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Knows he that never took a pinch,

Nosey! the pleasure thence which flows?
Knows he the titillating joy

Which my nose knows ?

Oh, nose! I am as fond of thee

As any mountain of its snows!
I gaze on thee, and feel that pride

A Roman knows!


YOUNG ROGER came tapping at Dolly's window-

Thumpaty, thumpaty, thump;
He begg’d for admittance—she answered him no

Glumpaty, glumpaty, glump.
No, no, Roger, no—as you came you may go-

Stumpaty, stumpaty, stump.
O what is the reason, dear Dolly ? he cried-

Humpaty, humpaty, hump-
That thus I'm cast off and unkindly denied ?

Trumpaty, trumpaty, trump-
Some rival more dear, I guess, has been here-

Crumpaty, crumpaty, crump-
Suppose there's been two, sir, pray what's that to you, sir ?

Numpaty, numpaty, nump-
Wi' a disconsolate look his sad farewell he took-

Trumpaty, trumpaty, trump-
And all in despair jump'd into a brook-

Jumpaty, jumpaty, jump-
His courage did cool in a filthy green pool-

Slumpaty, slumpaty, slump-
So he swam to the shore, but saw Dolly no more-

Dumpaty, dumpaty, dump

He did speedily find one more fat and more kind

Plumpaty, plumpaty, plump-
But poor Dolly 's afraid she must die an old maid-

Mumpaty, mumpaty, mump.



THERE was a lady lived at Leith,

A lady very stylish, man,
And yet, in spite of all her teeth,
She fell in love with an Irishman,

A nasty, ugly Irishman,

A wild tremendous Irishman, A tearing, swearing, thumping, bumping, ranting, roaring Irishman.

His face was no ways beautiful,

For with small-pox 't was scarred across :
And the shoulders of the ugly dog
Were almost doubled a yard across.

O the lump of an Irishman,

The whiskey devouring IrishmanThe great he-rogue with his wonderful brogue, the fighting, riot

ing Irishman.

One of his eyes was bottle green,

And the other eye was out, my dear;
And the calves of his wicked-looking legs
Were more than two feet about, my dear,

O, the great big Irishman,

The rattling, battling IrishmanThe stamping, ramping, swaggering, staggering, leathering swash

of an Irishman.


He took so much of Lundy-foot,

That he used to snort and snuffle-O,

And in shape and size the fellow's neck
Was as bad as the neck of a buffalo.

0, the horrible Irishman,

The thundering, blundering IrishmanThe slashing, dashing, smashing, lashing, thrashing, hashing Irish


His name was a terrible name, indeed,

Being Timothy Thady Mulligan;
And whenever he emptied his tumbler of punch,
He'd not rest till he fill'd it full again,

The boozing, bruising Irishman,

The 'toxicated IrishmanThe whiskey, frisky, rummy, gummy, brandy, no dandy Irishman.

This was the lad the lady loved,

Like all the girls of quality;
And he broke the skulls of the men of Leith,
Just by the way of jollity,

O, the leathering Irishman,

The barbarous, savage IrishmanThe hearts of the maids and the gentlemen's heads were bothered

I'm sure by this Irishman.


A cat I sing, of famous memory,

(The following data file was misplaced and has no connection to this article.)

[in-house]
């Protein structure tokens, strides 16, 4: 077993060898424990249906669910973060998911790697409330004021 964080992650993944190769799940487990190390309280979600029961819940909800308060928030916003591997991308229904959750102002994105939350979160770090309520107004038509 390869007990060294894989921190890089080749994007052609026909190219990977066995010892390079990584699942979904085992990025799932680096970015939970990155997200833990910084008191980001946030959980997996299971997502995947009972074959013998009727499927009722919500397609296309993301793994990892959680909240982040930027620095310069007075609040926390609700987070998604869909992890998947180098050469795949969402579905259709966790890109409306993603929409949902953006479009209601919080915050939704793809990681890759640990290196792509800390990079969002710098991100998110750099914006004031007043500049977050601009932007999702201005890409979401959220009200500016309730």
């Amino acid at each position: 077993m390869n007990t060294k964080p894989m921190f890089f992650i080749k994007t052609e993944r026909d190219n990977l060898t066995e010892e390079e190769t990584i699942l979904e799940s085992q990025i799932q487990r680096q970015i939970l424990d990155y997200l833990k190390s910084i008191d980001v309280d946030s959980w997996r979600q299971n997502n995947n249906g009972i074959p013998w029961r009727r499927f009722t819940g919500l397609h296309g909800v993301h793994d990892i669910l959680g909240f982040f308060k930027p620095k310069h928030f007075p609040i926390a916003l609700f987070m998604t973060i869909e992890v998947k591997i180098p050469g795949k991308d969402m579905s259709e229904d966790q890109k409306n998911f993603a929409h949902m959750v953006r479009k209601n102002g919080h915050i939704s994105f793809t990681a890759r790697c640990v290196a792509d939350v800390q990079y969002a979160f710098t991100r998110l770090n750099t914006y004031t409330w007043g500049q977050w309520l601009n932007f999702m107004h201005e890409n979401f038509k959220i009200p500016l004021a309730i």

Though catachrestical my song may be;
In a small garden catacomb she lies,
And cataclysms fill her comrades' eyes;
Borne on the air, the catacoustic song
Swells with her virtues' catalogue along;
No cataplasm could lengthen out her years,
Though mourning friends shed cataracts of tears.
Once loud and strong her catechist-like voice
It dwindled to a catcall's squeaking noise ;

Most categorical her virtues shone,
By catenation join'd each one to one;
But a vile catchpoll dog, with cruel bite,
Like catling's cut, her strength disabled quite;
Her caterwauling pierced the heavy air,
As cataphracts their arms through legions bear;
'Tis vain! as caterpillars drag away
Their lengths, like cattle after busy day,
She ling’ring died, nor left in kit kat the
Embodyment of this catastrophe.

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I melancholy as a cat,

Am kept awake to weep; But she, insensible of that,

Sound as a top can sleep.

Hard is her heart as flint or stone,

She laughs to see me pale; And merry as a grig is grown,

And brisk as bottled ale.

The god of Love at her approach

Is busy as a bee;
Hearts sound as any bell or roach,

Are smit and sigh like me.

Ah mel as thick as hops or hail

The fine men crowd about her; But soon as dead as a door-nail

Shall I be, if without her.


Straight as my leg her shape appears,

O were we join'd together!
My heart would be scot-free from cares,

And lighter than a feather.
As fine as five-pence is her mien,

No drum was ever tighter;
Her glance is as the razor keen,

And not the sun is brighter.

As soft as pap her kisses are,

Methinks I taste them yet; Brown as a berry is her hair,

Her eyes as black as jet.

As smooth as glass, as white as curds

Her pretty hand invites;
Sharp as her needle are her words,

Her wit like pepper bites.

Brisk as a body-louse she trips,

Clean as a penny drest;
Sweet as a rose her breath and lips,

Round as the globe her breast.

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